The Crimean crisis and energy ramifications for Azerbaijan

The Crimean crisis and energy ramifications for Azerbaijan

The Kremlin’s partition of Crimea from Ukraine has put other states along Russia’s “near abroad” on edge. But while most of Russia’s neighbors seem to be worried about becoming Vladimir Putin’s next target, one state, Azerbaijan, stands to benefit, at least over the longer term, from the sudden turn of events. 

The Crimean crisis has revived fears among European Union states over their dependency on Russian natural gas imports, as well as the reliability of Ukraine as a transit state. This, in turn, is giving greater impetus to energy diversification projects across Europe, creating an opportunity for Azerbaijan to capitalize on its role as an alternative energy supplier at the head of the Southern Corridor energy route. 

Azerbaijan already plays an important role as a regional supplier. In 2012, Azerbaijan exported 24 million tons of oil and 7 billion cubic meters (bcm) of natural gas, primarily via the Baku-Tbilisi-Ceyhan and Baku-Tbilisi-Erzerum pipelines, respectively. Azerbaijan also has plans to significantly increase its natural gas exports once the Shah Deniz II gas field comes online in 2017-2018. That will mean an additional 10 (bcm) of Azerbaijani gas heading to Europe. 

While the opening of Shah Deniz II can certainly fill Baku’s coffers, the existing export arrangement falls short of maximizing Azerbaijan’s earnings potential. The pivotal movement for Baku, at least prior to the outbreak of the Crimea crisis, came in June of last year, when a consortium developing the Shah Deniz field ended the long-running competition over export routes by choosing the Trans-Adriatic Pipeline (TAP) project over the more ambitious Nabucco West initiative. Azerbaijan had been genuinely interested in developing Nabucco West, but Russia managed to undermine the project by negotiating lower natural gas prices with several Central European countries along its route, including Bulgaria and Hungary. Russia also got these countries to sign onto its own pipeline project known as South Stream, further compromising the attractiveness of Nabucco West. 

In the end, Azerbaijani officials felt compelled to go with the more modest TAP pipeline, with its 10 bcm pipeline capacity, compared to that of the 23 bcm-capacity Nabucco West. The TAP route, which goes through Turkey and Greece to Italy, avoided Central Europe altogether and the potentially lucrative market it offered to Azerbaijan. 

The rapidly widening rift between Russia and the West over Ukraine has given new life to Azerbaijan's role as an alternative energy supplier. The EU has already frozen negotiations with Russia over South Stream in order to "take into account broader political developments, including the Crimea crisis," EU Energy Commissioner Günther Oettinger said. On March 21, Paolo Scaroni, head of the Italian energy firm ENI, a 20 percent shareholder in South Stream, went even further; “I don't know if South Stream will ever be built.”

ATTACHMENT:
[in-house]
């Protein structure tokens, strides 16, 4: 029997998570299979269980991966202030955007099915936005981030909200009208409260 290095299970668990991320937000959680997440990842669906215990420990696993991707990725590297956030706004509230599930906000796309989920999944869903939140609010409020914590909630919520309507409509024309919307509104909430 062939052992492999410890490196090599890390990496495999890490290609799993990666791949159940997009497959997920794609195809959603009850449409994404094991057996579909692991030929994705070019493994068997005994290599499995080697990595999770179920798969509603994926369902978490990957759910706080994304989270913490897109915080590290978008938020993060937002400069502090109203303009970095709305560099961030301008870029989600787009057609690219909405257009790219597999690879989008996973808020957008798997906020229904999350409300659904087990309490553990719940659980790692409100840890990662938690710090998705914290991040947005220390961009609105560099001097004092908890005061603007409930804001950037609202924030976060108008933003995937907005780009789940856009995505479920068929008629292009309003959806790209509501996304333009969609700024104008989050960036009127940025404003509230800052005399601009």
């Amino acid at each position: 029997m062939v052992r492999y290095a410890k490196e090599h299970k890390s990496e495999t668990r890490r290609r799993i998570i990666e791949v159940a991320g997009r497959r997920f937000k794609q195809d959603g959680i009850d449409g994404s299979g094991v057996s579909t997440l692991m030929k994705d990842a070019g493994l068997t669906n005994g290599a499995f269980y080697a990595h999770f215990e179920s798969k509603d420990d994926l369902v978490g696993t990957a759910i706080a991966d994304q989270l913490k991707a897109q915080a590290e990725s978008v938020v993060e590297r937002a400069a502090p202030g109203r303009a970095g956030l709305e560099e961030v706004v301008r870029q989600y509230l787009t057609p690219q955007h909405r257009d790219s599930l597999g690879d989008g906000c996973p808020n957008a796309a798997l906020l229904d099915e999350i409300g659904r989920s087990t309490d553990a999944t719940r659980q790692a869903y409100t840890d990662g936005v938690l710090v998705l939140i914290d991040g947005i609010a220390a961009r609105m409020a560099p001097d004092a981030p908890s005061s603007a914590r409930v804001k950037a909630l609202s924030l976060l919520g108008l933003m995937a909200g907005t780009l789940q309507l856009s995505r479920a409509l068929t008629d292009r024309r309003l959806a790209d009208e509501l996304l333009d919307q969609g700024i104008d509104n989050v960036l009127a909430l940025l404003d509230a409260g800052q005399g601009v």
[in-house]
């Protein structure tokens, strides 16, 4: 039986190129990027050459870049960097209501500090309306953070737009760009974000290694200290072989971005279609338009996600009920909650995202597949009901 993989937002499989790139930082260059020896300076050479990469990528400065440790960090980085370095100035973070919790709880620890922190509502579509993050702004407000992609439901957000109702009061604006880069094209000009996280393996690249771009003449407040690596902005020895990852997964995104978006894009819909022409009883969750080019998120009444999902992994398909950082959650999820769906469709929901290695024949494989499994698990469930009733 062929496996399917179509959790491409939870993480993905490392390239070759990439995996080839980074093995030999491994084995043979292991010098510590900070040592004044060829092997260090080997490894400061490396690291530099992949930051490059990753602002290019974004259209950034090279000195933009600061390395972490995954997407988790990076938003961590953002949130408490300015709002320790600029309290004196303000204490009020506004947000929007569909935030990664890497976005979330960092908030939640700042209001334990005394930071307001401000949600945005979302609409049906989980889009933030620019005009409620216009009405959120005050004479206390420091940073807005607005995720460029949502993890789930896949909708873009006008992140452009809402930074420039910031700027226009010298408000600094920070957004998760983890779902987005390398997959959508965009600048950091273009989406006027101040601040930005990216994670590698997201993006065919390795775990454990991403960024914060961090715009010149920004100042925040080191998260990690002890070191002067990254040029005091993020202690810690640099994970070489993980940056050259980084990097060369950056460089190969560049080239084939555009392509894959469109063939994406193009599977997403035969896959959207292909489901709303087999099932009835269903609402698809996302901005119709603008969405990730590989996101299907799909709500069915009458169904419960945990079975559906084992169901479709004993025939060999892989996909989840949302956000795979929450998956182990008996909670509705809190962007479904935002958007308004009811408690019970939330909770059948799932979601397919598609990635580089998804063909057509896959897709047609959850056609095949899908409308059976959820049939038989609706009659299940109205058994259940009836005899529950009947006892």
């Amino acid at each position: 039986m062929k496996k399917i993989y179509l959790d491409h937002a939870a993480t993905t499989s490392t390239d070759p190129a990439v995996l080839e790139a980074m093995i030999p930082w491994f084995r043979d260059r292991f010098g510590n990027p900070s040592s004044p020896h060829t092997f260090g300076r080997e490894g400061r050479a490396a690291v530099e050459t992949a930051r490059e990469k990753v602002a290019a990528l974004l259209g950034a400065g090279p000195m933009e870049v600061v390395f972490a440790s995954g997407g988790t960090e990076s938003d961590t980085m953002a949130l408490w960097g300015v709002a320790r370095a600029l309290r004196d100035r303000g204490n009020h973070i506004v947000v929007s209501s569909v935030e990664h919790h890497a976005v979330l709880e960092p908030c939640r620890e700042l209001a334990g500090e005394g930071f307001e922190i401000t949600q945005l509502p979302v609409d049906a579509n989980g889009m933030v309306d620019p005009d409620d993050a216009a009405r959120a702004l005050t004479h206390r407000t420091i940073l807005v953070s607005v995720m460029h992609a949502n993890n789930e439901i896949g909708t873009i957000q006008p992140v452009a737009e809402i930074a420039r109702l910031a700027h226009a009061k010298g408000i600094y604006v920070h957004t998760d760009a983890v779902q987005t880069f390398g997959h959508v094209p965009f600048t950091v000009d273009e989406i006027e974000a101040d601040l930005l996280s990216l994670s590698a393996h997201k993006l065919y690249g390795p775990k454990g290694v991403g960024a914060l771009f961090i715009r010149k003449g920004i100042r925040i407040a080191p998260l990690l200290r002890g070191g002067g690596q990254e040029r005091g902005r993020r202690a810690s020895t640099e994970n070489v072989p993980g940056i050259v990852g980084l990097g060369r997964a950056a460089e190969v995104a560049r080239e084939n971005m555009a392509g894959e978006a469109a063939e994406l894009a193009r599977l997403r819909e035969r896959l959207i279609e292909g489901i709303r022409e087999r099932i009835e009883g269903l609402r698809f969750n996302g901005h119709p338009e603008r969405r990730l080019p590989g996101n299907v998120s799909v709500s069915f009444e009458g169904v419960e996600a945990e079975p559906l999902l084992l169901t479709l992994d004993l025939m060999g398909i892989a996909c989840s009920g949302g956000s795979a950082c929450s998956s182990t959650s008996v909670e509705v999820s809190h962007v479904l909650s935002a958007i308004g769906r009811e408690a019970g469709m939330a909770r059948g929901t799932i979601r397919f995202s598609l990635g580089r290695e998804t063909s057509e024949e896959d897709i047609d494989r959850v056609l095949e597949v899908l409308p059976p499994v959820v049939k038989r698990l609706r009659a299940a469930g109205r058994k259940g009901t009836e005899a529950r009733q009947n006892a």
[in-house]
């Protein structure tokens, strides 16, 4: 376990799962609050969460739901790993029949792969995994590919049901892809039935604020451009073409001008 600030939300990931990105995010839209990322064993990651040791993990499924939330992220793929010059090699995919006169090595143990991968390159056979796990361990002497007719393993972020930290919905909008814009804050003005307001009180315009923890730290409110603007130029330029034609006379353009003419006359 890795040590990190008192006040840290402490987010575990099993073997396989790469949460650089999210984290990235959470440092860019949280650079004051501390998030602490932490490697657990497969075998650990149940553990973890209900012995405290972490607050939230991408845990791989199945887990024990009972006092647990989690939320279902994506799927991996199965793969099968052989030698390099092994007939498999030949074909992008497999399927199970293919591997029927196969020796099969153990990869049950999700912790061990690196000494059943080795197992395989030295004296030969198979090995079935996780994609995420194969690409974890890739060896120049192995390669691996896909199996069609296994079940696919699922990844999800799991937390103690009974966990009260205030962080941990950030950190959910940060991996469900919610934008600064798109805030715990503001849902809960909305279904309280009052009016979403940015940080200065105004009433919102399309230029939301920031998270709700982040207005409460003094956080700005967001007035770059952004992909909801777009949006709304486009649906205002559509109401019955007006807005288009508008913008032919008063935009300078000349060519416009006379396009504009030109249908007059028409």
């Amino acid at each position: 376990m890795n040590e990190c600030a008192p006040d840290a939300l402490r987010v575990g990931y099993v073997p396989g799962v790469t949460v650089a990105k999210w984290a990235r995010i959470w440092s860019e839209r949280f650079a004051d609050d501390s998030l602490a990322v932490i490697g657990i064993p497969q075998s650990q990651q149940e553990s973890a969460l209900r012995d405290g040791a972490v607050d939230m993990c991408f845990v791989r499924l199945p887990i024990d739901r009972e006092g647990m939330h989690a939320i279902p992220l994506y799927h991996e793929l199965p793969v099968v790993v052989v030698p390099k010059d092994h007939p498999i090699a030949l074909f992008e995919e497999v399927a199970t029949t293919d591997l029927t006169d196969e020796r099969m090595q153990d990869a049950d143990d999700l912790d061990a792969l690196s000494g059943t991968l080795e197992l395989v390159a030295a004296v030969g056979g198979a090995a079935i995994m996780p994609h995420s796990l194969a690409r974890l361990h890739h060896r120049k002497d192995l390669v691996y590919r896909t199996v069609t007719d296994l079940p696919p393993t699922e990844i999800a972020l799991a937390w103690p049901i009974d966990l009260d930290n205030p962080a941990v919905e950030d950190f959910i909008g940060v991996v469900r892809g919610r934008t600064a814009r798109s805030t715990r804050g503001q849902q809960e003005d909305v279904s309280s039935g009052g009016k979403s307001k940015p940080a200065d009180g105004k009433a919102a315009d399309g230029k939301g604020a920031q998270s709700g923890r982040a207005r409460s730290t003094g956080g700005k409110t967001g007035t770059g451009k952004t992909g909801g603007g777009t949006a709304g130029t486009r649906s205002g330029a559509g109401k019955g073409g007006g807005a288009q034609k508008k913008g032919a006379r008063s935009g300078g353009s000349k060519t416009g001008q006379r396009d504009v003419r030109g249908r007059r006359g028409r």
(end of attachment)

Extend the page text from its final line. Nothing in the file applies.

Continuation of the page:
If South Stream does indeed head south, Azerbaijan is well situated to fill the resulting export void. The fracture in EU-Russian relations not only provides greater momentum for TAP, but also larger energy projects down the line, potentially even the revival of some form of the Nabucco project. "If before the EU limited its support to important strategic projects like Nabucco by statements only, now it will have to act in a way to facilitate the materialization of those projects," according to Gulmira Rzayeva, an Azerbaijani energy analyst.

While new opportunities may be opening, Azerbaijan needs to move carefully. Aggressive action could invite Russian retribution. Moscow has proven that it is willing to disrupt energy supplies in order to advance its interests -- not only in Ukraine, but also in neighboring Georgia during the 2008 war. Yet, if the past is any indicator, Azerbaijani officials are capable of finessing the energy export issue. Baku has already shown that it can find the balancing point amid competing geopolitical interests, as Azerbaijan supplies energy not only to Turkey and the West, but also to Russia and Iran.

Ultimately, the Ukraine crisis provides both risks and opportunities for Baku. The odds seem much better today than just a month ago that Baku, given its strategic location and energy resources, can emerge in a stronger energy-export position in the coming months and years.



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